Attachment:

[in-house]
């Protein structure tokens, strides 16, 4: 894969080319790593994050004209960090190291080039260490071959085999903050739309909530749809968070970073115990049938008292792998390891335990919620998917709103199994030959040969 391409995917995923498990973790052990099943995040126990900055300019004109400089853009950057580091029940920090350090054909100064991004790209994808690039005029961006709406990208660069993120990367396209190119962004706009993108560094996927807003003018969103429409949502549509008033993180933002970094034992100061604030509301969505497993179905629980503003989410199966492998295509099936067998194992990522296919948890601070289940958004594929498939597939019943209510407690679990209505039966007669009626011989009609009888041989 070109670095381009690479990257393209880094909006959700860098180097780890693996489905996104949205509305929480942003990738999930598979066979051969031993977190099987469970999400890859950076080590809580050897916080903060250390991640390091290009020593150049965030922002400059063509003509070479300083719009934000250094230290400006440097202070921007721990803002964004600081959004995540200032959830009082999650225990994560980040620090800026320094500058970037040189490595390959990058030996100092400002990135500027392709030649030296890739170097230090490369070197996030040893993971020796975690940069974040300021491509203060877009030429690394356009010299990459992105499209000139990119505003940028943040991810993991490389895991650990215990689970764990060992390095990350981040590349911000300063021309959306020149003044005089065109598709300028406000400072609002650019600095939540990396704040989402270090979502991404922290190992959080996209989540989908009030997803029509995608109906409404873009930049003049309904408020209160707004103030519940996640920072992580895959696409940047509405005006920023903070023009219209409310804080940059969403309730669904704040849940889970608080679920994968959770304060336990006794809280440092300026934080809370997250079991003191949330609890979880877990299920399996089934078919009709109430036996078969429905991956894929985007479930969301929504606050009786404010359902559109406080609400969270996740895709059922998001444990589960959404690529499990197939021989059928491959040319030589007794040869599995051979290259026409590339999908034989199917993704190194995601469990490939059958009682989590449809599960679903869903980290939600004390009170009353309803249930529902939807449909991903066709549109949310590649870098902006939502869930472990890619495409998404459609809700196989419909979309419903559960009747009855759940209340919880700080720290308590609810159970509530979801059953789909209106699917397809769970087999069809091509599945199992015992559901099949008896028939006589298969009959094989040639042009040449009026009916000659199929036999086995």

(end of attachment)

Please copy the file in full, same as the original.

[in-house]
């Protein structure tokens, strides 16, 4: 894969080319790593994050004209960090190291080039260490071959085999903050739309909530749809968070970073115990049938008292792998390891335990919620998917709103199994030959040969 391409995917995923498990973790052990099943995040126990900055300019004109400089853009950057580091029940920090350090054909100064991004790209994808690039005029961006709406990208660069993120990367396209190119962004706009993108560094996927807003003018969103429409949502549509008033993180933002970094034992100061604030509301969505497993179905629980503003989410199966492998295509099936067998194992990522296919948890601070289940958004594929498939597939019943209510407690679990209505039966007669009626011989009609009888041989 070109670095381009690479990257393209880094909006959700860098180097780890693996489905996104949205509305929480942003990738999930598979066979051969031993977190099987469970999400890859950076080590809580050897916080903060250390991640390091290009020593150049965030922002400059063509003509070479300083719009934000250094230290400006440097202070921007721990803002964004600081959004995540200032959830009082999650225990994560980040620090800026320094500058970037040189490595390959990058030996100092400002990135500027392709030649030296890739170097230090490369070197996030040893993971020796975690940069974040300021491509203060877009030429690394356009010299990459992105499209000139990119505003940028943040991810993991490389895991650990215990689970764990060992390095990350981040590349911000300063021309959306020149003044005089065109598709300028406000400072609002650019600095939540990396704040989402270090979502991404922290190992959080996209989540989908009030997803029509995608109906409404873009930049003049309904408020209160707004103030519940996640920072992580895959696409940047509405005006920023903070023009219209409310804080940059969403309730669904704040849940889970608080679920994968959770304060336990006794809280440092300026934080809370997250079991003191949330609890979880877990299920399996089934078919009709109430036996078969429905991956894929985007479930969301929504606050009786404010359902559109406080609400969270996740895709059922998001444990589960959404690529499990197939021989059928491959040319030589007794040869599995051979290259026409590339999908034989199917993704190194995601469990490939059958009682989590449809599960679903869903980290939600004390009170009353309803249930529902939807449909991903066709549109949310590649870098902006939502869930472990890619495409998404459609809700196989419909979309419903559960009747009855759940209340919880700080720290308590609810159970509530979801059953789909209106699917397809769970087999069809091509599945199992015992559901099949008896028939006589298969009959094989040639042009040449009026009916000659199929036999086995």